TOKYO — Crews at the heavily damaged Fukushima Daiichi nuclear power plant reached a milestone Tuesday as they finished connecting external power to all six of the facility’s reactors.
Workers were going to test the plant’s internal electrical and cooling systems to see whether they can cool the overheated reactors and prevent further meltdown and releases of radiation.
Crews have been using external pumps to send seawater into three of the facility’s six reactors after the cooling systems failed following the March 11 earthquake and tsunami.
Concerned that the highly corrosive seawater might have damaged equipment, the plant’s operator, Tokyo Electric Power (Tepco), was “checking each electrical device on each unit,” said Taro Ishida, a representative of the Federation of Electric Power Companies in Japan, an industry group in Washington.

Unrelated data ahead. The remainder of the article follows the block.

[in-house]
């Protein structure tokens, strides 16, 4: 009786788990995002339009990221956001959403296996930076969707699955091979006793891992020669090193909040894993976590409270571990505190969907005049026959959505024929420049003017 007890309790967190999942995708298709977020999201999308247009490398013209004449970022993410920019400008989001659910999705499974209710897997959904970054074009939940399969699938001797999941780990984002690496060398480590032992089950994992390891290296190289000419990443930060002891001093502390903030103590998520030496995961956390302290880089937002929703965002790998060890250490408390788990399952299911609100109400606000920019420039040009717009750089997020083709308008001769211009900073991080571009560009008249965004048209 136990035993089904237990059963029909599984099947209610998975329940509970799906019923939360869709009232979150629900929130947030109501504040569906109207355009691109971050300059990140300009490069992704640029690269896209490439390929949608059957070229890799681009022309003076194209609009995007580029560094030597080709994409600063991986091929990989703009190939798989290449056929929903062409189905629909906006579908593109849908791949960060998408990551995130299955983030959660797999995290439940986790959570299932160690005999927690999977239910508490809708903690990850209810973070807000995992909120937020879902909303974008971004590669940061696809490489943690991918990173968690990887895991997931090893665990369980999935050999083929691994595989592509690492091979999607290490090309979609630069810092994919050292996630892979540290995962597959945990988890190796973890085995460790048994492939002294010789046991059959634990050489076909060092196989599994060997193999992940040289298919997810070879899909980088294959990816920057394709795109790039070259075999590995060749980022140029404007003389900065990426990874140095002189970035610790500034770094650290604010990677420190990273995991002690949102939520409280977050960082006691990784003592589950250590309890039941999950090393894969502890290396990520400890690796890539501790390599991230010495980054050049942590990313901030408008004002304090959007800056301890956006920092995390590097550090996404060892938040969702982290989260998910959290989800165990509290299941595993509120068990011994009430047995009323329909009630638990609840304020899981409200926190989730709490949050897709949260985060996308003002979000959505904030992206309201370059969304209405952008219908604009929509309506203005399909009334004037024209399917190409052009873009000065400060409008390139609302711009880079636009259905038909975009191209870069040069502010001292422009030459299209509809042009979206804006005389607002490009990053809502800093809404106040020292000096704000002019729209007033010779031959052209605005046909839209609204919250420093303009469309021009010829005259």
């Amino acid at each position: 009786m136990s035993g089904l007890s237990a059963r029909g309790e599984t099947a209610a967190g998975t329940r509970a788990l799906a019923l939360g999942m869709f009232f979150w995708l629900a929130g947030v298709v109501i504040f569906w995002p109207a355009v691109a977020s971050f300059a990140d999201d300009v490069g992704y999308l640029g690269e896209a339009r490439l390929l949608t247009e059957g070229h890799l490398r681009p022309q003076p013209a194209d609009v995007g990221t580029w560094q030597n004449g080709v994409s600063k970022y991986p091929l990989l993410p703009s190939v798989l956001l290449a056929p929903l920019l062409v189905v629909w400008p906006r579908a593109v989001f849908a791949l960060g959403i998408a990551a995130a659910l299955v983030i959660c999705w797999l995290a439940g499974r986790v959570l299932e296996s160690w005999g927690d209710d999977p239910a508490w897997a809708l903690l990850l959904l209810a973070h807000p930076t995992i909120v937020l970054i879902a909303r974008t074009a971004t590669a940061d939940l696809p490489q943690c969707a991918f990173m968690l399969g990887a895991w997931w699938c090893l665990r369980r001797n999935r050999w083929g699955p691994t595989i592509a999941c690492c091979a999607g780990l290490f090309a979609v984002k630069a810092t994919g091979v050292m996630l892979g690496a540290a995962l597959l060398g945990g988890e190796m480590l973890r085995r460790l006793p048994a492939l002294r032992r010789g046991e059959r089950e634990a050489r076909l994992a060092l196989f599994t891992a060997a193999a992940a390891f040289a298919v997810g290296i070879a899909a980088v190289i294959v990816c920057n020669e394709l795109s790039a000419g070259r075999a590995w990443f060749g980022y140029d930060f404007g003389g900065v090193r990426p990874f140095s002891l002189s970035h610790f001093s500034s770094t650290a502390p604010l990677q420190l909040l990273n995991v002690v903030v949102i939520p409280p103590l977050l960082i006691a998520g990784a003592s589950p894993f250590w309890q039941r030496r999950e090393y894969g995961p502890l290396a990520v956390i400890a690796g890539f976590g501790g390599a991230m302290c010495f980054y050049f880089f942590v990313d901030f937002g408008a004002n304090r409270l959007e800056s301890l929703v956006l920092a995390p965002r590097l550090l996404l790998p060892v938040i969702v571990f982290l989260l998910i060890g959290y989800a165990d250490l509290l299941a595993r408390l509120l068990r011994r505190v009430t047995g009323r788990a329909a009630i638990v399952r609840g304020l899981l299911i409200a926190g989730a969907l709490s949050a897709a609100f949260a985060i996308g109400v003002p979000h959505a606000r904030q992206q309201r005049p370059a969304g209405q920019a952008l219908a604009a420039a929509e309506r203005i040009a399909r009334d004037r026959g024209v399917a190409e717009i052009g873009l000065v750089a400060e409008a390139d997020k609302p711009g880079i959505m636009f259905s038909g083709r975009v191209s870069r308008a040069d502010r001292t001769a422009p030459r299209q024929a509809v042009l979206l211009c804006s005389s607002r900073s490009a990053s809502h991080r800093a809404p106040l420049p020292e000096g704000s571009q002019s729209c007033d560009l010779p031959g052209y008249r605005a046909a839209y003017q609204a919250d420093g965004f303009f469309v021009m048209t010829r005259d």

In the meantime, the power company resumed rolling blackouts in many areas of Japan in an effort to conserve energy.
On Tuesday, 11 days after the 9.0-magnitude earthquake and tsunami that struck off the coast of Sendai in northeastern Japan, the National Police Academy said that 9,080 people had been killed and that 13,561 were missing.
There were four sizable aftershocks in Tokyo on Tuesday, including one at lunchtime large enough to trigger an early-warning system of TV and cellphone alerts.
With reconstruction costs pegged by the World Bank at up to $235 billion, Japanese government officials pledged to pump public money into the relief effort. The Kyodo News agency reported that Koichiro Gemba, the national policy minister, said three supplementary budgets could be needed in fiscal 2011 to fund the reconstruction effort.